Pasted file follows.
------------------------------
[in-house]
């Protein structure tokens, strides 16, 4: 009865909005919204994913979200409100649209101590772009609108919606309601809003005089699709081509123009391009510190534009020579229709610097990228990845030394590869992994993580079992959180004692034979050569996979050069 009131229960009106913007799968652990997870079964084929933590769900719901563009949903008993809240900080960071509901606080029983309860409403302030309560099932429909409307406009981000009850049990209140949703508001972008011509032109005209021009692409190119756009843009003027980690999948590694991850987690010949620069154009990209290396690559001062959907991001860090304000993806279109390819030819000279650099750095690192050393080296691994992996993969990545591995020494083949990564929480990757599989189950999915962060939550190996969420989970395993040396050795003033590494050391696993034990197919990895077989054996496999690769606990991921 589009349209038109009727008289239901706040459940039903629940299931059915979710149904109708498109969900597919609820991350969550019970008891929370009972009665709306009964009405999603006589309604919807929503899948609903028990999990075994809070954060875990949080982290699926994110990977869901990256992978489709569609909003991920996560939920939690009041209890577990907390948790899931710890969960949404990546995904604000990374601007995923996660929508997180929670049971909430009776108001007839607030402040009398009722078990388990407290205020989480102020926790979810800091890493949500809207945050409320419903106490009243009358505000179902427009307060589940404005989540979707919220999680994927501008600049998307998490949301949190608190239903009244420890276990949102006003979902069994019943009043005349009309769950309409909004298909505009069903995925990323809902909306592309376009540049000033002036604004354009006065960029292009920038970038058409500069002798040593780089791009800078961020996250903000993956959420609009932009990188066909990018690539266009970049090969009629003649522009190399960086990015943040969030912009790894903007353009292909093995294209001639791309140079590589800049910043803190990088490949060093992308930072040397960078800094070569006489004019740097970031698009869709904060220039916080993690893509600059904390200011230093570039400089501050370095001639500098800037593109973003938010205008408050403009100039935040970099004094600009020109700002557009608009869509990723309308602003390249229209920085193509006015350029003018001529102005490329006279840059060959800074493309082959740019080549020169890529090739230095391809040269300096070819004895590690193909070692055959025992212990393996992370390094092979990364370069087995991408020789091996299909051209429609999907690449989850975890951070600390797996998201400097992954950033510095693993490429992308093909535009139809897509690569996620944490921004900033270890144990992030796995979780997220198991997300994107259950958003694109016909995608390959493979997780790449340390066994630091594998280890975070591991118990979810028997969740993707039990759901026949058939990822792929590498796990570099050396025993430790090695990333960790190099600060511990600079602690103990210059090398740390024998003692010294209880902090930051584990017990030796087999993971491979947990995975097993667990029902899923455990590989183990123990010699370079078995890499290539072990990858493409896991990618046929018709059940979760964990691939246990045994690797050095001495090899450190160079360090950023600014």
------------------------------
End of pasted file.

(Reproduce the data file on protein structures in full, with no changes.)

[in-house]
């Protein structure tokens, strides 16, 4: 009865909005919204994913979200409100649209101590772009609108919606309601809003005089699709081509123009391009510190534009020579229709610097990228990845030394590869992994993580079992959180004692034979050569996979050069 009131229960009106913007799968652990997870079964084929933590769900719901563009949903008993809240900080960071509901606080029983309860409403302030309560099932429909409307406009981000009850049990209140949703508001972008011509032109005209021009692409190119756009843009003027980690999948590694991850987690010949620069154009990209290396690559001062959907991001860090304000993806279109390819030819000279650099750095690192050393080296691994992996993969990545591995020494083949990564929480990757599989189950999915962060939550190996969420989970395993040396050795003033590494050391696993034990197919990895077989054996496999690769606990991921 589009349209038109009727008289239901706040459940039903629940299931059915979710149904109708498109969900597919609820991350969550019970008891929370009972009665709306009964009405999603006589309604919807929503899948609903028990999990075994809070954060875990949080982290699926994110990977869901990256992978489709569609909003991920996560939920939690009041209890577990907390948790899931710890969960949404990546995904604000990374601007995923996660929508997180929670049971909430009776108001007839607030402040009398009722078990388990407290205020989480102020926790979810800091890493949500809207945050409320419903106490009243009358505000179902427009307060589940404005989540979707919220999680994927501008600049998307998490949301949190608190239903009244420890276990949102006003979902069994019943009043005349009309769950309409909004298909505009069903995925990323809902909306592309376009540049000033002036604004354009006065960029292009920038970038058409500069002798040593780089791009800078961020996250903000993956959420609009932009990188066909990018690539266009970049090969009629003649522009190399960086990015943040969030912009790894903007353009292909093995294209001639791309140079590589800049910043803190990088490949060093992308930072040397960078800094070569006489004019740097970031698009869709904060220039916080993690893509600059904390200011230093570039400089501050370095001639500098800037593109973003938010205008408050403009100039935040970099004094600009020109700002557009608009869509990723309308602003390249229209920085193509006015350029003018001529102005490329006279840059060959800074493309082959740019080549020169890529090739230095391809040269300096070819004895590690193909070692055959025992212990393996992370390094092979990364370069087995991408020789091996299909051209429609999907690449989850975890951070600390797996998201400097992954950033510095693993490429992308093909535009139809897509690569996620944490921004900033270890144990992030796995979780997220198991997300994107259950958003694109016909995608390959493979997780790449340390066994630091594998280890975070591991118990979810028997969740993707039990759901026949058939990822792929590498796990570099050396025993430790090695990333960790190099600060511990600079602690103990210059090398740390024998003692010294209880902090930051584990017990030796087999993971491979947990995975097993667990029902899923455990590989183990123990010699370079078995890499290539072990990858493409896991990618046929018709059940979760964990691939246990045994690797050095001495090899450190160079360090950023600014």